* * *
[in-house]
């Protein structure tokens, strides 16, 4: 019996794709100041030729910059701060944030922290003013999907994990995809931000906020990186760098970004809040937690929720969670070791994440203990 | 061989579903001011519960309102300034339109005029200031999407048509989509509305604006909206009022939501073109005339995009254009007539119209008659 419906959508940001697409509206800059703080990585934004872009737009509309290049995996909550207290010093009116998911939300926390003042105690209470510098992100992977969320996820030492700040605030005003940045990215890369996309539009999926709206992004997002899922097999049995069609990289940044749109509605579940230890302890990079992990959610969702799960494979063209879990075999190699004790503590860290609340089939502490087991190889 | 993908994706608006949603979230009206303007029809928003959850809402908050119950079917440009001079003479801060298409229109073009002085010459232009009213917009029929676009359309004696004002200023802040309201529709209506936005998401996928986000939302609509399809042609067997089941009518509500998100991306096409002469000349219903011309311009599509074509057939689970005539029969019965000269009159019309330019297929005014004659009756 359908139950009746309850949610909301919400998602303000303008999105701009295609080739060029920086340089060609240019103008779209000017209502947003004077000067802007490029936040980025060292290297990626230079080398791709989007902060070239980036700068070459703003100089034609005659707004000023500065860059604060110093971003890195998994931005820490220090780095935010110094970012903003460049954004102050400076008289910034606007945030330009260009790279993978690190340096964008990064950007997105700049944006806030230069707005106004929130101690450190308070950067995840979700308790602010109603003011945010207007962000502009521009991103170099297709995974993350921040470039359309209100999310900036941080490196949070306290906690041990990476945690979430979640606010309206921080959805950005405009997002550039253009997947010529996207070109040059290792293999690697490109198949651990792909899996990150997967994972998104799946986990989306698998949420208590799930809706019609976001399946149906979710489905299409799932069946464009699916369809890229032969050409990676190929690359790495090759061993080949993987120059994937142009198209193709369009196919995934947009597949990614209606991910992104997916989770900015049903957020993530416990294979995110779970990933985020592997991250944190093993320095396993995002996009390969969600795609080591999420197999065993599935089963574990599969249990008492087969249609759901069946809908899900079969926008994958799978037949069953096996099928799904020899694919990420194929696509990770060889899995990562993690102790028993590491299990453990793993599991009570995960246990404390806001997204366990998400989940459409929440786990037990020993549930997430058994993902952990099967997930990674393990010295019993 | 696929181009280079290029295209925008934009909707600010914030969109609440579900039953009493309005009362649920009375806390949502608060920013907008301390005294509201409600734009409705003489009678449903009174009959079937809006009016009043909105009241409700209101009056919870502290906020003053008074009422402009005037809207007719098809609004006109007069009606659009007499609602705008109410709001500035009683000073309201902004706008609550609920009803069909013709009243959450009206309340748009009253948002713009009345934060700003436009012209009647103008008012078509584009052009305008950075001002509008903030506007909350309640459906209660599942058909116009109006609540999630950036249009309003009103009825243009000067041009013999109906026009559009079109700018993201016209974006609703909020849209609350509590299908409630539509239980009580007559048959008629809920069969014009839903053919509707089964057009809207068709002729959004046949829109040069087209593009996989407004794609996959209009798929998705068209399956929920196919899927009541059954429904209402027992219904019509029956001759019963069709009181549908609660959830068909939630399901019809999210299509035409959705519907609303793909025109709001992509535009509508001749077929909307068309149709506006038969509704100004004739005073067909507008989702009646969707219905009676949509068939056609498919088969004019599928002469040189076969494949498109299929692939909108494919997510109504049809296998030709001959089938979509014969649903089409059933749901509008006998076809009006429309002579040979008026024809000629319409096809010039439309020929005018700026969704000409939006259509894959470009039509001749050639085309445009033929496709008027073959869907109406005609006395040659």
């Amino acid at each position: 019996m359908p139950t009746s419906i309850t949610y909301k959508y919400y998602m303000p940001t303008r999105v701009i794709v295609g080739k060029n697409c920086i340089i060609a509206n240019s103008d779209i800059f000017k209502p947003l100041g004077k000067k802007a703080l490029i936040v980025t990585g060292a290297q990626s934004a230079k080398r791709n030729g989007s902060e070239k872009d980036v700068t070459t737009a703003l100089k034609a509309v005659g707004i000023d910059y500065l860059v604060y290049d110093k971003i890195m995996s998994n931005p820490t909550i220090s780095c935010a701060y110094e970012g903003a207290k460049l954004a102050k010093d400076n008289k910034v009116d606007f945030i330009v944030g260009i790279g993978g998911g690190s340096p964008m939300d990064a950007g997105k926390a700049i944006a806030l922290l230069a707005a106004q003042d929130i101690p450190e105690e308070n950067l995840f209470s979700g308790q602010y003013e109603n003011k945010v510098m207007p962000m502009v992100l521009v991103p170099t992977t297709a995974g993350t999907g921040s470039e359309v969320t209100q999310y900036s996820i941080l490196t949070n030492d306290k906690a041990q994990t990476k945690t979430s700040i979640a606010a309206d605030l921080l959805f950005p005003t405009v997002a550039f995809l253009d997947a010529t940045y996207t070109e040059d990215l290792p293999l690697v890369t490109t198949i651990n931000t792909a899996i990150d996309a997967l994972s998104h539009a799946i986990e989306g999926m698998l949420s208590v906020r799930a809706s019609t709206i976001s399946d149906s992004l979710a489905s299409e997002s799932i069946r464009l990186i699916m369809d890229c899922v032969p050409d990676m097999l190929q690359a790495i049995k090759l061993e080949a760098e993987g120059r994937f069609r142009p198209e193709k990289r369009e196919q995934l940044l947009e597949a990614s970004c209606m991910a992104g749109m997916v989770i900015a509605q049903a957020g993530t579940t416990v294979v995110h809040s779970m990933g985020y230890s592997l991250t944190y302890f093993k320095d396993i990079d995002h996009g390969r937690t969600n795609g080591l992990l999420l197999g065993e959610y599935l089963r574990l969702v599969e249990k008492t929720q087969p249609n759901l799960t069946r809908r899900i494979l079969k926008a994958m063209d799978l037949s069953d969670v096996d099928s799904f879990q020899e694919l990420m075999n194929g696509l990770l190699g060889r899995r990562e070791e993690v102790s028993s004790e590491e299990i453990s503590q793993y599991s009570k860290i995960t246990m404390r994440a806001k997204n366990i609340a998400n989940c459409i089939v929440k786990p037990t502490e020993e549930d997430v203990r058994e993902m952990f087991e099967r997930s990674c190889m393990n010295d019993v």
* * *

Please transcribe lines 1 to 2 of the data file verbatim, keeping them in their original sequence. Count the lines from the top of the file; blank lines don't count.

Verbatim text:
[in-house]
């Protein structure tokens, strides 16, 4: 019996794709100041030729910059701060944030922290003013999907994990995809931000906020990186760098970004809040937690929720969670070791994440203990 | 061989579903001011519960309102300034339109005029200031999407048509989509509305604006909206009022939501073109005339995009254009007539119209008659 419906959508940001697409509206800059703080990585934004872009737009509309290049995996909550207290010093009116998911939300926390003042105690209470510098992100992977969320996820030492700040605030005003940045990215890369996309539009999926709206992004997002899922097999049995069609990289940044749109509605579940230890302890990079992990959610969702799960494979063209879990075999190699004790503590860290609340089939502490087991190889 | 993908994706608006949603979230009206303007029809928003959850809402908050119950079917440009001079003479801060298409229109073009002085010459232009009213917009029929676009359309004696004002200023802040309201529709209506936005998401996928986000939302609509399809042609067997089941009518509500998100991306096409002469000349219903011309311009599509074509057939689970005539029969019965000269009159019309330019297929005014004659009756 359908139950009746309850949610909301919400998602303000303008999105701009295609080739060029920086340089060609240019103008779209000017209502947003004077000067802007490029936040980025060292290297990626230079080398791709989007902060070239980036700068070459703003100089034609005659707004000023500065860059604060110093971003890195998994931005820490220090780095935010110094970012903003460049954004102050400076008289910034606007945030330009260009790279993978690190340096964008990064950007997105700049944006806030230069707005106004929130101690450190308070950067995840979700308790602010109603003011945010207007962000502009521009991103170099297709995974993350921040470039359309209100999310900036941080490196949070306290906690041990990476945690979430979640606010309206921080959805950005405009997002550039253009997947010529996207070109040059290792293999690697490109198949651990792909899996990150997967994972998104799946986990989306698998949420208590799930809706019609976001399946149906979710489905299409799932069946464009699916369809890229032969050409990676190929690359790495090759061993080949993987120059994937142009198209193709369009196919995934947009597949990614209606991910992104997916989770900015049903957020993530416990294979995110779970990933985020592997991250944190093993320095396993995002996009390969969600795609080591999420197999065993599935089963574990599969249990008492087969249609759901069946809908899900079969926008994958799978037949069953096996099928799904020899694919990420194929696509990770060889899995990562993690102790028993590491299990453990793993599991009570995960246990404390806001997204366990998400989940459409929440786990037990020993549930997430058994993902952990099967997930990674393990010295019993 | 696929181009280079290029295209925008934009909707600010914030969109609440579900039953009493309005009362649920009375806390949502608060920013907008301390005294509201409600734009409705003489009678449903009174009959079937809006009016009043909105009241409700209101009056919870502290906020003053008074009422402009005037809207007719098809609004006109007069009606659009007499609602705008109410709001500035009683000073309201902004706008609550609920009803069909013709009243959450009206309340748009009253948002713009009345934060700003436009012209009647103008008012078509584009052009305008950075001002509008903030506007909350309640459906209660599942058909116009109006609540999630950036249009309003009103009825243009000067041009013999109906026009559009079109700018993201016209974006609703909020849209609350509590299908409630539509239980009580007559048959008629809920069969014009839903053919509707089964057009809207068709002729959004046949829109040069087209593009996989407004794609996959209009798929998705068209399956929920196919899927009541059954429904209402027992219904019509029956001759019963069709009181549908609660959830068909939630399901019809999210299509035409959705519907609303793909025109709001992509535009509508001749077929909307068309149709506006038969509704100004004739005073067909507008989702009646969707219905009676949509068939056609498919088969004019599928002469040189076969494949498109299929692939909108494919997510109504049809296998030709001959089938979509014969649903089409059933749901509008006998076809009006429309002579040979008026024809000629319409096809010039439309020929005018700026969704000409939006259509894959470009039509001749050639085309445009033929496709008027073959869907109406005609006395040659």